If we told you the best Canadian movie of 2014 stars Jake Gyllenhaal in two roles, would you be able to name it? We didn’t think so. On Tuesday night, the Toronto Film Critics Association presented the 2014 Rogers Best Canadian Film Award to Denis Villeneuve, director of Enemy.
Adapted from José Saramago’s acclaimed novel The Double, this Toronto-set mystery features Gyllenhaal as a disenchanted history professor, who discovers his exact double in an otherwise forgettable movie he rents at Queen Video. Unable to shake this experience, he seeks out his struggling actor replica and they begin tampering in one another’s lives. This results in all kinds of brooding anxiety—and some of the most extreme romantic confusion in recent movie memory. Ever get the feeling your significant other is a stranger? Enemy knows that feeling well.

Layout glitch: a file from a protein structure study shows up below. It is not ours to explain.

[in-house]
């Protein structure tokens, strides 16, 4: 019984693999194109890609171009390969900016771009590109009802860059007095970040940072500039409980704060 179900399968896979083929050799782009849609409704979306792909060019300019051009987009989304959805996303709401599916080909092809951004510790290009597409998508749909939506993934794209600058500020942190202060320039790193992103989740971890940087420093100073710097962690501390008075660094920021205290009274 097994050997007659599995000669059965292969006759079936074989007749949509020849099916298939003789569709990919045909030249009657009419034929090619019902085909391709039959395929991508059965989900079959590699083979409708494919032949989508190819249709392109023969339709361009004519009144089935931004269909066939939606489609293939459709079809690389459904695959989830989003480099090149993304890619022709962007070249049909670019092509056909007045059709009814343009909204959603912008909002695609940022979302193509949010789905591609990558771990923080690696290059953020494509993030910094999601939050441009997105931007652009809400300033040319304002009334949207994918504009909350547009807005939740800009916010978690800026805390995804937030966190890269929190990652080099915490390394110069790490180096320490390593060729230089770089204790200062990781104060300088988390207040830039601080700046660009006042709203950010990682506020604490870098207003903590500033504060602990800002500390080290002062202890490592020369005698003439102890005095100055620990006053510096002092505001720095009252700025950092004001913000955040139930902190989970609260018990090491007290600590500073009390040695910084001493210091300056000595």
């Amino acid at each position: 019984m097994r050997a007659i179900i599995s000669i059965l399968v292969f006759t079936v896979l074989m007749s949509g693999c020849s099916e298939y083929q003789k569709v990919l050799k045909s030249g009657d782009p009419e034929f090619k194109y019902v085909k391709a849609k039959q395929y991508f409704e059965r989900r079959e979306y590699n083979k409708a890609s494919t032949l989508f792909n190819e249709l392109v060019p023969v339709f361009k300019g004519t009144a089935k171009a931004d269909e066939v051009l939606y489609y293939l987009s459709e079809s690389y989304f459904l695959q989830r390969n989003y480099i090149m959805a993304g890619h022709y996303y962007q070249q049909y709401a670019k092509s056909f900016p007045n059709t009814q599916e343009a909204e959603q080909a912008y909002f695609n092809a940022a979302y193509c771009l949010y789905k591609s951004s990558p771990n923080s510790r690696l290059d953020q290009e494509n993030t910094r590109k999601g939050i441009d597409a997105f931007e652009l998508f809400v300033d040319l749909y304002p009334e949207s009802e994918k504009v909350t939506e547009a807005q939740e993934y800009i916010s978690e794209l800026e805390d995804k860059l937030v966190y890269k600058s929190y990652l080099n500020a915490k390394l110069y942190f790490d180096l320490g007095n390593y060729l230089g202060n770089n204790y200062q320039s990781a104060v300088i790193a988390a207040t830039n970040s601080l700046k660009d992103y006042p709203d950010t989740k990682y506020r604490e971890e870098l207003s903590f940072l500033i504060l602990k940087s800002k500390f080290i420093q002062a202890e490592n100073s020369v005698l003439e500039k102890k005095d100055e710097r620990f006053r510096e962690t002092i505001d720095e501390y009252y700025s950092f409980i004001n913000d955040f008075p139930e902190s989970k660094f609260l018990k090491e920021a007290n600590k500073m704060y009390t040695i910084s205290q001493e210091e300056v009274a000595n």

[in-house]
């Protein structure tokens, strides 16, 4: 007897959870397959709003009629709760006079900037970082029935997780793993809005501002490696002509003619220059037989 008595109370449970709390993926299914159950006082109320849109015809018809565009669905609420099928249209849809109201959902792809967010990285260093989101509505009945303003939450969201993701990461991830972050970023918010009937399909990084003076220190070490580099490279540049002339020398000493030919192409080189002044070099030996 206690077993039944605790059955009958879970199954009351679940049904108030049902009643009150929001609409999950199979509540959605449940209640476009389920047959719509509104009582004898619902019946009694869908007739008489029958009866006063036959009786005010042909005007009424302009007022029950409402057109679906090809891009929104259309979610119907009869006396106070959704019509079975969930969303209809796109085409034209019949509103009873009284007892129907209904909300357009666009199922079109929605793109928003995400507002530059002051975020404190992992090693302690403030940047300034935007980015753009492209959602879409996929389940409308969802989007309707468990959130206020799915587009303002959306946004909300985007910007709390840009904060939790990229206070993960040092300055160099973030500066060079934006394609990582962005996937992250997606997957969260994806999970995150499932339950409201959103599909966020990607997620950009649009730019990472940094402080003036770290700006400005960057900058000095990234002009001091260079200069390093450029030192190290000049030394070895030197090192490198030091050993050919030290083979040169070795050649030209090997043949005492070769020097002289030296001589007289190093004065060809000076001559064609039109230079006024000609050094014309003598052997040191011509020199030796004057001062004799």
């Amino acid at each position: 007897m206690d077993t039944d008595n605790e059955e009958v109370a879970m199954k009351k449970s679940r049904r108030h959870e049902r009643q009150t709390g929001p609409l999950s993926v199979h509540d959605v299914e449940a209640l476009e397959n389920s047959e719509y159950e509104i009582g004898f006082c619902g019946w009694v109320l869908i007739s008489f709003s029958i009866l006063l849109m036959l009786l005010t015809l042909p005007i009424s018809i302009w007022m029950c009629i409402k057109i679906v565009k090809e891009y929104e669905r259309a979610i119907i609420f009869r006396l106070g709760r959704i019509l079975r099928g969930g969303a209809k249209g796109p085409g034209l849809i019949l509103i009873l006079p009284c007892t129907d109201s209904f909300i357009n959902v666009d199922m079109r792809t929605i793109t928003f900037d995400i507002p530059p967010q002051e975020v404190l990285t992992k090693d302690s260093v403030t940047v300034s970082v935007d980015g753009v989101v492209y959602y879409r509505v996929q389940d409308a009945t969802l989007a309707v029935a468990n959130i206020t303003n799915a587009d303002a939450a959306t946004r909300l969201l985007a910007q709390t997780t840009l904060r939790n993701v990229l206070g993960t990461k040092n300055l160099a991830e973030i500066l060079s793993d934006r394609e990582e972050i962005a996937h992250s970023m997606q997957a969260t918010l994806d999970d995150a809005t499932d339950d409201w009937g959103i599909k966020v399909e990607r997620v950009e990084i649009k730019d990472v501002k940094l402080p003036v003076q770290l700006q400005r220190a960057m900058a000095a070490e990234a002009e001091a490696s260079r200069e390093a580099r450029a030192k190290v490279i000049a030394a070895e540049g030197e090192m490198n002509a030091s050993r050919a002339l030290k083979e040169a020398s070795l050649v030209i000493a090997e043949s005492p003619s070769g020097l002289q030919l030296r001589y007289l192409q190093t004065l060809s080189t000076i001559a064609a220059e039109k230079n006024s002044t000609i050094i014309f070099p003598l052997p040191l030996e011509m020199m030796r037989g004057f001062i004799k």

If critics believe this is the year’s best Canadian movie and it stars an actor of Gyllenhaal’s stature, why didn’t more people see Enemy? There are actually some pretty good reasons for this. For one, the film opened on only 120 North American screens (compared to the over 3,000 set aside for Gyllenhaal and Villeneuve’s follow-up, Prisoners), making it difficult for even the most adventurous Gyllenhaal fan to buy a ticket.
Of course, there’s also a reason Enemy wasn’t released on more screens: it’s a deliberately challenging film that may leave you scratching your head. When I attended a test screening in early 2013, the film was already a fully realized gem, but only two or three members of the focus group shared my enthusiasm. Most were puzzled by the film’s refusal to explain its mysteries—particularly that surreal ending—not to mention its general lack of humour, charm, or optimism. (Guardians of the Galaxy, this ain’t.) If that doesn’t scare you off, now’s a great time to round up some friends and roll the dice on Enemy. If nothing else, it will give you plenty to talk about.